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Using the Strategy Pattern in Struts Actions

Andrew Leer
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Joined: Nov 11, 2003
Posts: 44
Is there any way to apply the "strategy pattern" to struts Actions?

Or maybe, the "Chain of Command" ?

This way your Struts applications wouldn't be doomed to a subclass heirarchy.
Andrew Leer
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Joined: Nov 11, 2003
Posts: 44
I know that Action subclasses are not supposed to contain local varables, since actions are static. So is there anyway around this?
Merrill Higginson
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Joined: Feb 15, 2005
Posts: 4864
Is there any way to apply the "strategy pattern" to struts Actions?

No. Not unless you want to go in and make some fairly radical changes to the framework. In that case, you might as well write your own framework. If having a framework that uses interfaces instead of inheritance is really important to you, I'd suggest you use the Spring MVC framework.
This way your Struts applications wouldn't be doomed to a subclass hierarchy.

This comment obviously assumes that a framework that requires you to write a subclass of a framework class is automatically bad. It isn't. It also assumes that having to write a subclass of one or two framework classes automatically ties your whole application to a subclass hierarchical structure. It doesn't.

There is a real advantage in having a subclass instead of an interface: That being that a subclass inherits actual usable methods, whereas an interface only tells me what my methods should look like. Since the action class is what ties my application into the framework, it's handy to have a few functioning methods written by the framework authors right there in my super-class that will help me tie into the framework.

One disadvantage to a subclass in Java is that I can only subclass once. That means that my action class can't subclass any other classes that I've already written. Granted, there are other disadvantages as well.

In the case of an Action class, I don't see these disadvantages as a major problem, though. An action class is a piece of the controller space in a Model/View/Controller architecture, and it has to do only 4 things:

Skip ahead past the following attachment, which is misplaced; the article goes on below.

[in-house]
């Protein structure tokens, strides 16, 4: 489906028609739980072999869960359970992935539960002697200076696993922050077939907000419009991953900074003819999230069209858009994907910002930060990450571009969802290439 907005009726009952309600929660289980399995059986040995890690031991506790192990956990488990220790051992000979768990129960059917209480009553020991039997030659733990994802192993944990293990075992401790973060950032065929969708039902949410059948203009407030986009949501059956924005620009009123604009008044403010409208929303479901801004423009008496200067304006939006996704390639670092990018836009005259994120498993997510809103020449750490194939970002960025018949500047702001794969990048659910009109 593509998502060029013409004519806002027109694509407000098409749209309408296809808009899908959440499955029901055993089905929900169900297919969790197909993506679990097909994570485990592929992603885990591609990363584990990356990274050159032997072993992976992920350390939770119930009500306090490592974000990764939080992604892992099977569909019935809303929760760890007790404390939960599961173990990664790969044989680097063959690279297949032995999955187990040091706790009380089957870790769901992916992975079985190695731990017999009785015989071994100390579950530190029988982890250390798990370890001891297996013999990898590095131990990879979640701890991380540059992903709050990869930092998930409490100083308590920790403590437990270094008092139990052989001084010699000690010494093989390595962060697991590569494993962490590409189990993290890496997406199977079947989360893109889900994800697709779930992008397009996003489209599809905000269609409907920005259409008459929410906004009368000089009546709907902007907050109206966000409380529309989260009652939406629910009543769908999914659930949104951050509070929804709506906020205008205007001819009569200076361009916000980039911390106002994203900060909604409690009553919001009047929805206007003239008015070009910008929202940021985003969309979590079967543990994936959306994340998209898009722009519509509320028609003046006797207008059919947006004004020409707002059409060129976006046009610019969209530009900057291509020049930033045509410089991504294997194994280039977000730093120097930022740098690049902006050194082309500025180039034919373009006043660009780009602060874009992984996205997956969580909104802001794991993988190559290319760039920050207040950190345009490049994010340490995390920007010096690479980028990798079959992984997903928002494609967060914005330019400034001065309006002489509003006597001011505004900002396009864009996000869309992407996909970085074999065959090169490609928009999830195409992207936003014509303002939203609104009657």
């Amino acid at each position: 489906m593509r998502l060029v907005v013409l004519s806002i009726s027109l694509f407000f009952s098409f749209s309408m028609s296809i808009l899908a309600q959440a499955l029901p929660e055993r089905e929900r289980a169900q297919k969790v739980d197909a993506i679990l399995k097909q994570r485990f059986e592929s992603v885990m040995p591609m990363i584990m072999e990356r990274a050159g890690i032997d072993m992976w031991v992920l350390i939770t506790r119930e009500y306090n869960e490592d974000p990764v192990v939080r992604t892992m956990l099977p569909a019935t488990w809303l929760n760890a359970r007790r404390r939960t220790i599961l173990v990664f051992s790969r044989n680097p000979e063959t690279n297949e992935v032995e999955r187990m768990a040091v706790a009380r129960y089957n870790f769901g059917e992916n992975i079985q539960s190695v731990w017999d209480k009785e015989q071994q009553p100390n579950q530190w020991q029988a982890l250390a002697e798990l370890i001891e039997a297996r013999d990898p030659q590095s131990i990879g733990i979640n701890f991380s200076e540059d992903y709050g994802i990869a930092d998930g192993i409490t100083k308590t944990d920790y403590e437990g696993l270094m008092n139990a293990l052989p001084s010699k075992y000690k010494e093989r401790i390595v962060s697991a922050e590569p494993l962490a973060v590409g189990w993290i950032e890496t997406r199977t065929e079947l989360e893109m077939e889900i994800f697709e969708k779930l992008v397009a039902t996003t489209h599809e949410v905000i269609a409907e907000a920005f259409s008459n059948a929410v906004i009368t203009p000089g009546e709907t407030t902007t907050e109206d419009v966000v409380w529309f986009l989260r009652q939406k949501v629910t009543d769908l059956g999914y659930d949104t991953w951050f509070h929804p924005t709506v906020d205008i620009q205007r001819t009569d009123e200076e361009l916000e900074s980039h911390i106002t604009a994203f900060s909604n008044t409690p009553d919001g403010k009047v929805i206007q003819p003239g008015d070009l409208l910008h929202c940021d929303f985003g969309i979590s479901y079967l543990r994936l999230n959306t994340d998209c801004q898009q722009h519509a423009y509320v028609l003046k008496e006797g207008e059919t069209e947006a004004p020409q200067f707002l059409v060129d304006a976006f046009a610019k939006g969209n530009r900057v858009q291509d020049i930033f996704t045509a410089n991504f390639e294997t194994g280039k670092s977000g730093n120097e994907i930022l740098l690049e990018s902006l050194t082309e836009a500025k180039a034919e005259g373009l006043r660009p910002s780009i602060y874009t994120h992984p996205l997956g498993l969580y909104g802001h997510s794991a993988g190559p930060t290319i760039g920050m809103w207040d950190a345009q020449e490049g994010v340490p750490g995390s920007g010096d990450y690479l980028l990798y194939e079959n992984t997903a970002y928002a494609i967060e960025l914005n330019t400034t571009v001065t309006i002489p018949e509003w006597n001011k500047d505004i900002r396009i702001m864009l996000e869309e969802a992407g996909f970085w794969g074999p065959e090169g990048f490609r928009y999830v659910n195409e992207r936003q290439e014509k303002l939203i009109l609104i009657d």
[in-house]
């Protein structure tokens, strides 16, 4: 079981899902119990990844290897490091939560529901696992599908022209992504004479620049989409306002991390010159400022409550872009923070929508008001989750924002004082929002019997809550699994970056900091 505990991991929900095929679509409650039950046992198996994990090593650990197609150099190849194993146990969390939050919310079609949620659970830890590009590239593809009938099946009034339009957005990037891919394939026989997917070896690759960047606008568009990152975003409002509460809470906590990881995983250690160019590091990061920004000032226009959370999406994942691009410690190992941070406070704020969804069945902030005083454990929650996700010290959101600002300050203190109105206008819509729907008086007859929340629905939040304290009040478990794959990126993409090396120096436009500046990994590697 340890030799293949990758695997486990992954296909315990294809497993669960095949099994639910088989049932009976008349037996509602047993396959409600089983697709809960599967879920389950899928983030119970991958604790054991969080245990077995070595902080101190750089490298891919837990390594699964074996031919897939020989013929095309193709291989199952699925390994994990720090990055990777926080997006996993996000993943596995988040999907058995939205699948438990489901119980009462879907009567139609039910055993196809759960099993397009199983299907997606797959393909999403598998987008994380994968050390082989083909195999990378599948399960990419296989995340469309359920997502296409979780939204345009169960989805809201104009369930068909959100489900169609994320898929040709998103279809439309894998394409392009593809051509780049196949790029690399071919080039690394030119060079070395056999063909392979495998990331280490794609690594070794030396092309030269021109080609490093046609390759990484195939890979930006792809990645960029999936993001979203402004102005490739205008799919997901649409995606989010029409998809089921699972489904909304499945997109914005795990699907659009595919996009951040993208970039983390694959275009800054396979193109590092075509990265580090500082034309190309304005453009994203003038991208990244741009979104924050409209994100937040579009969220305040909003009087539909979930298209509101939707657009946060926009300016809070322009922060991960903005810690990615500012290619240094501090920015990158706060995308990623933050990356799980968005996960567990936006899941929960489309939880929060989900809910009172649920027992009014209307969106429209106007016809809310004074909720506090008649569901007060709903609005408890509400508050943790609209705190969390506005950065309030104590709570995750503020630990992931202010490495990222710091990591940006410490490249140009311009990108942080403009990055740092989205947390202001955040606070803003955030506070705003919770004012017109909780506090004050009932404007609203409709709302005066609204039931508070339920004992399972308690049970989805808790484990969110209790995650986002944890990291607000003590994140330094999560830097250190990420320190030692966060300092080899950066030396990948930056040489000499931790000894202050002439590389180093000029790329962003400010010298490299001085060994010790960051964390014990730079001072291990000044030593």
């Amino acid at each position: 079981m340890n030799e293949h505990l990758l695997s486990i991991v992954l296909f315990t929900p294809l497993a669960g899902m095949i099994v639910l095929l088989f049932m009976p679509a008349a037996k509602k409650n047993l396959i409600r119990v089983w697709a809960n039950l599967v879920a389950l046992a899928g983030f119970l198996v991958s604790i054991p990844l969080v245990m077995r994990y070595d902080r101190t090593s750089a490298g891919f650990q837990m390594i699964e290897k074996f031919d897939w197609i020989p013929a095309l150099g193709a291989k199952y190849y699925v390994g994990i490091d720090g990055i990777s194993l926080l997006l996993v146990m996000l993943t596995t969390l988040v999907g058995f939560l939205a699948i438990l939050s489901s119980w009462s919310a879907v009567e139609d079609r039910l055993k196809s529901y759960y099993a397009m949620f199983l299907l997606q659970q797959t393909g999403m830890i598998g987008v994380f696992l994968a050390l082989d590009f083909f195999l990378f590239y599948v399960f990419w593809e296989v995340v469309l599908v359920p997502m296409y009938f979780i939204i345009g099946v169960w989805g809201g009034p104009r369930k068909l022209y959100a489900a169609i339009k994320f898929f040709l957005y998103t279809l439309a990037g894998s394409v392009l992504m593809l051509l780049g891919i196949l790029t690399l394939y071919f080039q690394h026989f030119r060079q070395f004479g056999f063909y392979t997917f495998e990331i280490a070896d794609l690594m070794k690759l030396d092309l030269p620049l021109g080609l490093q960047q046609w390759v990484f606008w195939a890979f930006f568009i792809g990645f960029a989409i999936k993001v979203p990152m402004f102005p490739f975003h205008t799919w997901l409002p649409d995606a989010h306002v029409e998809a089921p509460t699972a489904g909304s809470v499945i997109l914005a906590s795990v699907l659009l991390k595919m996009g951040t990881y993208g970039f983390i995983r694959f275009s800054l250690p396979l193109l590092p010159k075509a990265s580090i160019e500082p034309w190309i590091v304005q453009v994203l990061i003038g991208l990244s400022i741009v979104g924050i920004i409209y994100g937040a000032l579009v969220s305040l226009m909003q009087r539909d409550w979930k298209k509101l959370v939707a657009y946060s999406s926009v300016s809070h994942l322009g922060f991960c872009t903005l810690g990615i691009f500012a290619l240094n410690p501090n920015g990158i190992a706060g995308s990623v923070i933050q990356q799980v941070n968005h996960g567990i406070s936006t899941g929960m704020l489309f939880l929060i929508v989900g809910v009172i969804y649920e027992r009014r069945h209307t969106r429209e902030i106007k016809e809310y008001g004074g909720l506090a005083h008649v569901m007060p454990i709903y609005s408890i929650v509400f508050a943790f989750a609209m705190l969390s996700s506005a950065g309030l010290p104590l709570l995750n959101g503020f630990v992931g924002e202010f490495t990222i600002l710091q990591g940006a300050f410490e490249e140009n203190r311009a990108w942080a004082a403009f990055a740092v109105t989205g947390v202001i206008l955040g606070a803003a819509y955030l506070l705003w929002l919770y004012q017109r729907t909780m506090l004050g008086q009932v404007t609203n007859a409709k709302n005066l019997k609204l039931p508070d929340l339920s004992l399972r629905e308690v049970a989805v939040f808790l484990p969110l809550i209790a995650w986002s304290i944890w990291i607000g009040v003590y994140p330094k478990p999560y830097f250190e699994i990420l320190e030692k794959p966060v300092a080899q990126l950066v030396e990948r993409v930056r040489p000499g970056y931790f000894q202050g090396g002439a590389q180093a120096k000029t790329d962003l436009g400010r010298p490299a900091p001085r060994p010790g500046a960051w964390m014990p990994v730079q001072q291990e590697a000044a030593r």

1-evaluate input received from the request
2-decide what to do
3-instantiate model classes and send/receive messages to them to do what needs to be done
4-forward to a view component that formats and returns the response

That's a pretty simple task list. If I'm writing action classes that do much more than that, I'm putting too much logic in my action class. To tie this simple class into a hierarchical structure is no big deal.

My model classes -- the ones that do the real work of the application -- are a different story. I'm free to do whatever I want with my Model classes. I can go crazy with whatever the Pattern flavor of the month is and write whatever cool, sexy classes I want to write. I'm not tied down or restricted in any way as to what I can do or how I have to do it.

I know that Action subclasses are not supposed to contain local variables, since actions are static

Not a true statement. Of course you can have local variables in your execute() method. How could you get along without them? I suspect what you mean to say is that Action classes are not supposed to contain instance variables. It's fine to have instance variables that are the same for all users. For example, most of my action classes have an instance variable that refers to an instance of the log4j logger. What is not encouraged is instance variables that do vary for each user. The reason for this is not that the class is static (I'm not even sure what you mean by that). It's that the class is multi-threaded in the application server and must be coded as thread-safe. The same restriction applies to a Servlet or any other class that is used by multiple threads.
So is there anyway around this?

No, there isn't.
[ August 04, 2006: Message edited by: Merrill Higginson ]

Merrill
Consultant, Sima Solutions
 
I agree. Here's the link: http://aspose.com/file-tools
 
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